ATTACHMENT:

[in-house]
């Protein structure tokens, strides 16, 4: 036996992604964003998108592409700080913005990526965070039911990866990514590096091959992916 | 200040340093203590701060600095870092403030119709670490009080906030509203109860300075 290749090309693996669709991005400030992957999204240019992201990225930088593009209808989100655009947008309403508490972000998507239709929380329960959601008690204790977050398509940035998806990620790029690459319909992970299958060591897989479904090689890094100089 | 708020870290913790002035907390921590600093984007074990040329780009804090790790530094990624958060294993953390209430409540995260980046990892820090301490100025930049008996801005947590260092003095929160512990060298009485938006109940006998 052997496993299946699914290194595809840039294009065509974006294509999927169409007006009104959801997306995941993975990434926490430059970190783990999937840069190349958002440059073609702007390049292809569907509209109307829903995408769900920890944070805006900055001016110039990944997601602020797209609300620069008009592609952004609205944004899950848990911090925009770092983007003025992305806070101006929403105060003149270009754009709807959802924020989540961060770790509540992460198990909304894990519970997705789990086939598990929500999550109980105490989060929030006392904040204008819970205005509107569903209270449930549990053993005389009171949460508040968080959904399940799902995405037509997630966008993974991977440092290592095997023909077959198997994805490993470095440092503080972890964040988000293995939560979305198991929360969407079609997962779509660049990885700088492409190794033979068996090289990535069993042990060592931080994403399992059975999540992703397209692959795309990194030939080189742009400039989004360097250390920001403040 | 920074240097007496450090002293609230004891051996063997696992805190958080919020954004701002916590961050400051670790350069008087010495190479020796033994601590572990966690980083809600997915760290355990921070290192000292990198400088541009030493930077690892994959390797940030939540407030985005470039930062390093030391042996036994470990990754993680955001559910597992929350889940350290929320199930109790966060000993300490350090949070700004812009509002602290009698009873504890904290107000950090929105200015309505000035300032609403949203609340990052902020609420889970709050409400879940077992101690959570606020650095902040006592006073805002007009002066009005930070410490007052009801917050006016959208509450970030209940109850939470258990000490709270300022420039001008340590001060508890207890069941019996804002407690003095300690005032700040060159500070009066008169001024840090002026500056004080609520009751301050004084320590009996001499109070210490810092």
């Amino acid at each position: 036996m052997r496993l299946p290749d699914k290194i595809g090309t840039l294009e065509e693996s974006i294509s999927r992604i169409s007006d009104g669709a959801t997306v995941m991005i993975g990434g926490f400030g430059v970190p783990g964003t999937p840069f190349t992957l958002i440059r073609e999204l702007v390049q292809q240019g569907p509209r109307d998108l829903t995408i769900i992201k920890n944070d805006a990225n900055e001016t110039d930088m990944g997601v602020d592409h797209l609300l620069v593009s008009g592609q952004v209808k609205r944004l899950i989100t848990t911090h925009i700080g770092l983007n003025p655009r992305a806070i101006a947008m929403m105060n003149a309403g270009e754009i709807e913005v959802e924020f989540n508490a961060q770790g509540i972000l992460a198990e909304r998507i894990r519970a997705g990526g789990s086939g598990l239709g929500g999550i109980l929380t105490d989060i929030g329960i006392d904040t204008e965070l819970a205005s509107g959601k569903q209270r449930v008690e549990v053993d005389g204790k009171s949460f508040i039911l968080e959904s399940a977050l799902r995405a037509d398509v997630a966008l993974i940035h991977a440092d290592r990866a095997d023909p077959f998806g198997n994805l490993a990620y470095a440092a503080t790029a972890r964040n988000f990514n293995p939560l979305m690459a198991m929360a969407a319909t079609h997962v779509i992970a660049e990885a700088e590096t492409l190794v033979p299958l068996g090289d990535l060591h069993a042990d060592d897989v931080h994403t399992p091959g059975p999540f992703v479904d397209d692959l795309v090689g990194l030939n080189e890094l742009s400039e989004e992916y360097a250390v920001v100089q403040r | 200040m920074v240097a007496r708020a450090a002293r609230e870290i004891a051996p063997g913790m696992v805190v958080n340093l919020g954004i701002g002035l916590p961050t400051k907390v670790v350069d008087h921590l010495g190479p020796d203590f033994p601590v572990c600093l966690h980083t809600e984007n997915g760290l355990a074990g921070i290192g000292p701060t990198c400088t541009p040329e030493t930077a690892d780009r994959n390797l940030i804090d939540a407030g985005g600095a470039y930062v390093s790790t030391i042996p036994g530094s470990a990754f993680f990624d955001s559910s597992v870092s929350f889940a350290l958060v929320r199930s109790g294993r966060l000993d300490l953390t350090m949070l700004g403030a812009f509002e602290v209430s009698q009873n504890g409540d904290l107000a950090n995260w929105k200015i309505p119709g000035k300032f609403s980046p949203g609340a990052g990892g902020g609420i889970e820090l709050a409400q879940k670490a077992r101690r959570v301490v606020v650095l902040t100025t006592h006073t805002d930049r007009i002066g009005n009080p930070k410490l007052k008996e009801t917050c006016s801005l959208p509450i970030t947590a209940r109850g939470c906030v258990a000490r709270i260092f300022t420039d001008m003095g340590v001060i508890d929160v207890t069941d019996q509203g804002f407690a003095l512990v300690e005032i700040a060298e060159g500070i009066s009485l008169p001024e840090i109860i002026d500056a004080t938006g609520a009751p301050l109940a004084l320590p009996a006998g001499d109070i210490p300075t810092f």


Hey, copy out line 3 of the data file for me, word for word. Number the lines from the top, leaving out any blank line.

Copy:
């Amino acid at each position: 036996m052997r496993l299946p290749d699914k290194i595809g090309t840039l294009e065509e693996s974006i294509s999927r992604i169409s007006d009104g669709a959801t997306v995941m991005i993975g990434g926490f400030g430059v970190p783990g964003t999937p840069f190349t992957l958002i440059r073609e999204l702007v390049q292809q240019g569907p509209r109307d998108l829903t995408i769900i992201k920890n944070d805006a990225n900055e001016t110039d930088m990944g997601v602020d592409h797209l609300l620069v593009s008009g592609q952004v209808k609205r944004l899950i989100t848990t911090h925009i700080g770092l983007n003025p655009r992305a806070i101006a947008m929403m105060n003149a309403g270009e754009i709807e913005v959802e924020f989540n508490a961060q770790g509540i972000l992460a198990e909304r998507i894990r519970a997705g990526g789990s086939g598990l239709g929500g999550i109980l929380t105490d989060i929030g329960i006392d904040t204008e965070l819970a205005s509107g959601k569903q209270r449930v008690e549990v053993d005389g204790k009171s949460f508040i039911l968080e959904s399940a977050l799902r995405a037509d398509v997630a966008l993974i940035h991977a440092d290592r990866a095997d023909p077959f998806g198997n994805l490993a990620y470095a440092a503080t790029a972890r964040n988000f990514n293995p939560l979305m690459a198991m929360a969407a319909t079609h997962v779509i992970a660049e990885a700088e590096t492409l190794v033979p299958l068996g090289d990535l060591h069993a042990d060592d897989v931080h994403t399992p091959g059975p999540f992703v479904d397209d692959l795309v090689g990194l030939n080189e890094l742009s400039e989004e992916y360097a250390v920001v100089q403040r | 200040m920074v240097a007496r708020a450090a002293r609230e870290i004891a051996p063997g913790m696992v805190v958080n340093l919020g954004i701002g002035l916590p961050t400051k907390v670790v350069d008087h921590l010495g190479p020796d203590f033994p601590v572990c600093l966690h980083t809600e984007n997915g760290l355990a074990g921070i290192g000292p701060t990198c400088t541009p040329e030493t930077a690892d780009r994959n390797l940030i804090d939540a407030g985005g600095a470039y930062v390093s790790t030391i042996p036994g530094s470990a990754f993680f990624d955001s559910s597992v870092s929350f889940a350290l958060v929320r199930s109790g294993r966060l000993d300490l953390t350090m949070l700004g403030a812009f509002e602290v209430s009698q009873n504890g409540d904290l107000a950090n995260w929105k200015i309505p119709g000035k300032f609403s980046p949203g609340a990052g990892g902020g609420i889970e820090l709050a409400q879940k670490a077992r101690r959570v301490v606020v650095l902040t100025t006592h006073t805002d930049r007009i002066g009005n009080p930070k410490l007052k008996e009801t917050c006016s801005l959208p509450i970030t947590a209940r109850g939470c906030v258990a000490r709270i260092f300022t420039d001008m003095g340590v001060i508890d929160v207890t069941d019996q509203g804002f407690a003095l512990v300690e005032i700040a060298e060159g500070i009066s009485l008169p001024e840090i109860i002026d500056a004080t938006g609520a009751p301050l109940a004084l320590p009996a006998g001499d109070i210490p300075t810092f």